Discussion points made:
i. How does sharia law fit into all this? (Answer: sharia is less about law than about what is in the Qu’ran. The Qu’ranic rules, eg about family, are not laws in the Western sense. They are about discerning God larger plan. We can distinguish three things: a) sharia as a political slogan: ‘you will implement the rules or else!’;
b) scholarly sharia, where opinions often contradict; and c) the laws now being implemented that are claimed to be sharia (eg female mutilation laws in Nigeria, Egypt etc). These laws are very diverse.
ii. If religion ‘rides’ history are political leaders just wearing masks or are they real believers? (Answer: where there is money, political compromise follows).
iii. If there is a ‘clash of civilisations’ are you optimist or pessimistic? (Answer: there is a clash of cultures – hence Europeans think the gender issue is a problem for the Middle East – but civilisations are about democracy. For example, do we, in the West, allow Middle Eastern states to become democratic? Theoretically we support ‘free and fair elections’ but actually we support regimes to keep fundamentalism at bay. On this issue the USA tries to be both pragmatic and moral).
iv. what about the power of self-appointed imams, especially over potential suicides? (Answer: their power is measured by the power of those who support them. Suicidal terrorism begins in the individual’s mind-set: he or she decides in advance what to read or listen to, not the other way round).
v. What about the relationship of fundamentalism to education? (Answer: suicides are often ‘educated’ in a technical sense, but lack job-prospects and have little access to genuine information about the world. Hence their frustration and anger: they willingly descend into a psychological tunnel which they can’t get out of).
vi. What about elections among people who dislike the results (cf. Hitler, who cancelled all elections after he got power)? Will fundamentalists in eg. Iran cancel elections they don’t like, and allow only certain candidates to stand? (Answer: The USA supports eg. small Gulf states because they have some sort of liberal attitude even without elections. You can have democratic elections without liberal freedoms, eg. Palestine)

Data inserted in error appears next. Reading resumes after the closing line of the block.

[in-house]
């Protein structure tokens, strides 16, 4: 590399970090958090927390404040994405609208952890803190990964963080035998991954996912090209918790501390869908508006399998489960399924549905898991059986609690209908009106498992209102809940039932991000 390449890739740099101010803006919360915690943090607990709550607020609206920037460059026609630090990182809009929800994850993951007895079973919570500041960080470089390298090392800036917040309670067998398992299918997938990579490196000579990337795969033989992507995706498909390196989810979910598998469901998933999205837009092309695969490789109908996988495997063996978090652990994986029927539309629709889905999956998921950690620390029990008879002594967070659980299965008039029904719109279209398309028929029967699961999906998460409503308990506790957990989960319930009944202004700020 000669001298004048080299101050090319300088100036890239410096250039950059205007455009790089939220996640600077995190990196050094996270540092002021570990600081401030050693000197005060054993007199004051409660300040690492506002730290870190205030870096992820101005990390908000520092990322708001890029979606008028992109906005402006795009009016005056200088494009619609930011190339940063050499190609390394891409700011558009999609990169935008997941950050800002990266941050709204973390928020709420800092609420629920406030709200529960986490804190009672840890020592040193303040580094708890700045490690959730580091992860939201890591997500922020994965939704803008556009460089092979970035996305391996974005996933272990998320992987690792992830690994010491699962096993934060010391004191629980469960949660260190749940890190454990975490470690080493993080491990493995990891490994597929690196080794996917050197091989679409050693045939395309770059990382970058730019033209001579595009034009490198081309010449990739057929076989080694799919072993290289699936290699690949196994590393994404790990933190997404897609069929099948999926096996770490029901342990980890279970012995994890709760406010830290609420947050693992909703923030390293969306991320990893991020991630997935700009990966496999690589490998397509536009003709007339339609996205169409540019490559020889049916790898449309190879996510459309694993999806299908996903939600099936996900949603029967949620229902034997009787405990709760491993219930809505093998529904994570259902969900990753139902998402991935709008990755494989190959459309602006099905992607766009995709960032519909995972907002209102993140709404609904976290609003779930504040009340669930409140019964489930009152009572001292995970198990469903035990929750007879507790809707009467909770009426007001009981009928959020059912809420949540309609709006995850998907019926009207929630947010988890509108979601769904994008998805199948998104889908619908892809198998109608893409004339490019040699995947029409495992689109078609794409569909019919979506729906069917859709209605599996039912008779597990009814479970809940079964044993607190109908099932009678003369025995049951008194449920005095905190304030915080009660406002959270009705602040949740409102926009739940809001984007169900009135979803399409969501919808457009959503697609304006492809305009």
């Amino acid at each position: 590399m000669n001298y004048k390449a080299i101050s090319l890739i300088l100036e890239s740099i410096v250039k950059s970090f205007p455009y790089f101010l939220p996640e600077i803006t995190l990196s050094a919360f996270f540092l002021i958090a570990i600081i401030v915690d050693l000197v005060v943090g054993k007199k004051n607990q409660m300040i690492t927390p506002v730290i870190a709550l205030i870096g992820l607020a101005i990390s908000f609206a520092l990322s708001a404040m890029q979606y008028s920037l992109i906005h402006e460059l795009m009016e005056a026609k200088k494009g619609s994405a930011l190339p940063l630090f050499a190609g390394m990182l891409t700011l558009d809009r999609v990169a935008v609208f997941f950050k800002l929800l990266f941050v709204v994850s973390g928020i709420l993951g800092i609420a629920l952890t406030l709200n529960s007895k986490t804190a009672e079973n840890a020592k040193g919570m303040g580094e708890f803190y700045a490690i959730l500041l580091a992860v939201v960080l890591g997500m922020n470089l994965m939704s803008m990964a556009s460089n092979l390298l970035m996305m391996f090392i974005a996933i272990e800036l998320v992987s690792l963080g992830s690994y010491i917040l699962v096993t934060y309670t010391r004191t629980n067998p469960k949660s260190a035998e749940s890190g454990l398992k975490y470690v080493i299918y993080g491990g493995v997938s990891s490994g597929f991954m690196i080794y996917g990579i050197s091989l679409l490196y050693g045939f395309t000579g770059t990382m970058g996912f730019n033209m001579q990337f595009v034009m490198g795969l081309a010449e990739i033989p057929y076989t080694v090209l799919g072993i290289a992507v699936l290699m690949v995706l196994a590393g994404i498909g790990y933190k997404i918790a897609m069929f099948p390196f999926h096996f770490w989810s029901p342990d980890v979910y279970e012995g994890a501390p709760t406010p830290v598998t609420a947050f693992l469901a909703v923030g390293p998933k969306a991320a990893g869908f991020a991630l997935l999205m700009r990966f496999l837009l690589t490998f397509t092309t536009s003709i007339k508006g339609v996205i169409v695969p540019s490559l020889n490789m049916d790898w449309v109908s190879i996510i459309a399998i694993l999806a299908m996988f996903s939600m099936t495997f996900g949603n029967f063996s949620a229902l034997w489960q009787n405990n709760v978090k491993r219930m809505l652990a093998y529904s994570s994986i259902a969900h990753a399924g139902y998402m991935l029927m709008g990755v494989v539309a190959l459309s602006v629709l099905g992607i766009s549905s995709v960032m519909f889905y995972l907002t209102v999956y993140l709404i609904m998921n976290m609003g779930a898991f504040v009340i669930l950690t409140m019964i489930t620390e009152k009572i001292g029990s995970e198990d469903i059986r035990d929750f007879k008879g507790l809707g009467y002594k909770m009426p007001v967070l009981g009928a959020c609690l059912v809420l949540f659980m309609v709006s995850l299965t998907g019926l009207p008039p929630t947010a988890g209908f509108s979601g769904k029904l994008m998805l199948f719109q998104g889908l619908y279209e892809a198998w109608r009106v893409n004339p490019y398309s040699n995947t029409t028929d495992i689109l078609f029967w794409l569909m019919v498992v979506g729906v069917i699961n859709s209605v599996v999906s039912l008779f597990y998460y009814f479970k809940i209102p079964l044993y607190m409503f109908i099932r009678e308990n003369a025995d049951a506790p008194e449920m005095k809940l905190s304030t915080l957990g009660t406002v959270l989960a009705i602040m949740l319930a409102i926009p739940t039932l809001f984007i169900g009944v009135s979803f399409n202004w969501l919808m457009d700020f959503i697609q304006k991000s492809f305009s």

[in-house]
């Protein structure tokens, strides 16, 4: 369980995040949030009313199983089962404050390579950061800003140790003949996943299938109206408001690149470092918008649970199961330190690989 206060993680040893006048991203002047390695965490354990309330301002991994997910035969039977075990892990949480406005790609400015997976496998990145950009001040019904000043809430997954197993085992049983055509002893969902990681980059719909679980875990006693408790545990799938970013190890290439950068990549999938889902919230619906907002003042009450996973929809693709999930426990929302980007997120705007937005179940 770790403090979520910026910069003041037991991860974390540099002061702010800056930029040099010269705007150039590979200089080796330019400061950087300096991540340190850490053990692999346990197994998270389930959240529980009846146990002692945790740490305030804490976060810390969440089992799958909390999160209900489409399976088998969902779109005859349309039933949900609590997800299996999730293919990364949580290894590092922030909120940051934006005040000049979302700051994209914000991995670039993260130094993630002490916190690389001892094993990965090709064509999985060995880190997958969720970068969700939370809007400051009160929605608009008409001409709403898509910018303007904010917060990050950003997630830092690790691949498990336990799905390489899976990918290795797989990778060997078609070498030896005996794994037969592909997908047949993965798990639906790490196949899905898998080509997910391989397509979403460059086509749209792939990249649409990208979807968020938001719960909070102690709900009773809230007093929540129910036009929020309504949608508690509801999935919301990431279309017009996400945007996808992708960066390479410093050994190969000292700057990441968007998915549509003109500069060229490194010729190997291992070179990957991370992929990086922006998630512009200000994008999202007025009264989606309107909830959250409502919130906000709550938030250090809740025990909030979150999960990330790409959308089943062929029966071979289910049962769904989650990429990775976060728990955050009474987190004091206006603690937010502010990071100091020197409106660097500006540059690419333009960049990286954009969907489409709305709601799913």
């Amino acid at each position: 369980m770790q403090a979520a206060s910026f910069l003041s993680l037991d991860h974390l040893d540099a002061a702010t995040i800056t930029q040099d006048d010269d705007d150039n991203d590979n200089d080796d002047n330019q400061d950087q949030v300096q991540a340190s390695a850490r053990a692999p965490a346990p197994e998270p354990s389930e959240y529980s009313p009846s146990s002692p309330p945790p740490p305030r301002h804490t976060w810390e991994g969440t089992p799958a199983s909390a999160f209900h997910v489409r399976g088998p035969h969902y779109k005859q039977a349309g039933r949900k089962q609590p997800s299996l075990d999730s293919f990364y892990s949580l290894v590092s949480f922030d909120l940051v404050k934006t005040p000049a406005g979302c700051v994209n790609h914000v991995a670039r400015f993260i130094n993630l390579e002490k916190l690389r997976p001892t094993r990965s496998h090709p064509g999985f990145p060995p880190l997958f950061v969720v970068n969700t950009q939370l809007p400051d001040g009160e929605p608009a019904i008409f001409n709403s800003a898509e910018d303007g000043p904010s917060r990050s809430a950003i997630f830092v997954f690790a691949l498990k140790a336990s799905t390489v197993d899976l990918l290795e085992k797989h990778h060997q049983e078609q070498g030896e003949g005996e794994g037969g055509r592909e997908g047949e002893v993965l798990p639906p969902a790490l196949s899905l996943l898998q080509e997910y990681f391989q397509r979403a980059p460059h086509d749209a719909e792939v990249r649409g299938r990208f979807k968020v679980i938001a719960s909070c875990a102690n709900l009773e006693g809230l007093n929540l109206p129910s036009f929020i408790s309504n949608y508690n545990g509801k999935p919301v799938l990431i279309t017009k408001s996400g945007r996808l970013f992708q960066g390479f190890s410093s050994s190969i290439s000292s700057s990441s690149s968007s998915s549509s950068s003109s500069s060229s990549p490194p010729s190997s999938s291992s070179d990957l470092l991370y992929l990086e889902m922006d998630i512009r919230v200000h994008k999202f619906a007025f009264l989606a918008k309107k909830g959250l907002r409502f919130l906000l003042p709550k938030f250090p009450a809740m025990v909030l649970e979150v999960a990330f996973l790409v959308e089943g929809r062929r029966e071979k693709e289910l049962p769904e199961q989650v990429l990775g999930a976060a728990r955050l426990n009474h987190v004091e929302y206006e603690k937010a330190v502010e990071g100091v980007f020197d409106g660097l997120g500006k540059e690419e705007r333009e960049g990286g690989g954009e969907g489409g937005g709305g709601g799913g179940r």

vii. Religion is very powerful, hence Europe is trying to remove it from politics. So is Europe different? (Answer: there are genuine minorities in Europe, but not in the Arab world. Dialogue with Muslims always starts from the non-Muslim side).
Speaker’s final comments: i. there is a danger of a new McCarthyism, introducing ‘morality’ into public politics. ii. there were internal forces in Eastern Europe, compelling democratic change, but these are lacking in Middle East: you can’t ‘force-feed’ democracy; iii. terrorists often feel they are being pushed into the tunnel, through their sense of victimisation – but they don’t read good newspapers!
Session 14 - Evaluation and Future Plans
Following points were made about 2005 Conference:
· Excellent outside speakers – would have been even better if they could have stayed on longer after their talk.
· Excellent housekeeping.
· Should include more basic theology rather than just applied.
· Disappointing not to have any participants from France or Germany.
· Good Bible studies but no time for discussion.
· Important to ensure that talks fit in with overall theme of conference.
· Order of sessions perhaps not ideal – changes forced at last minute because of non-availability of speakers.
· Islam connected all the talks but no Muslim speakers. Shame not to have been able to go on proposed visit to Mosque.
Date: 25th – 29th August 2006
Theme: Various suggestions – Christian and Muslim world (artificial without Muslim participants); NATO, EU and Eastern Europe; frozen conflicts especially in Balkans; EU enlargement; SE Europe; must not be completely Europe-centred because of US delegates. Theme to be decided by Slovakian hosts.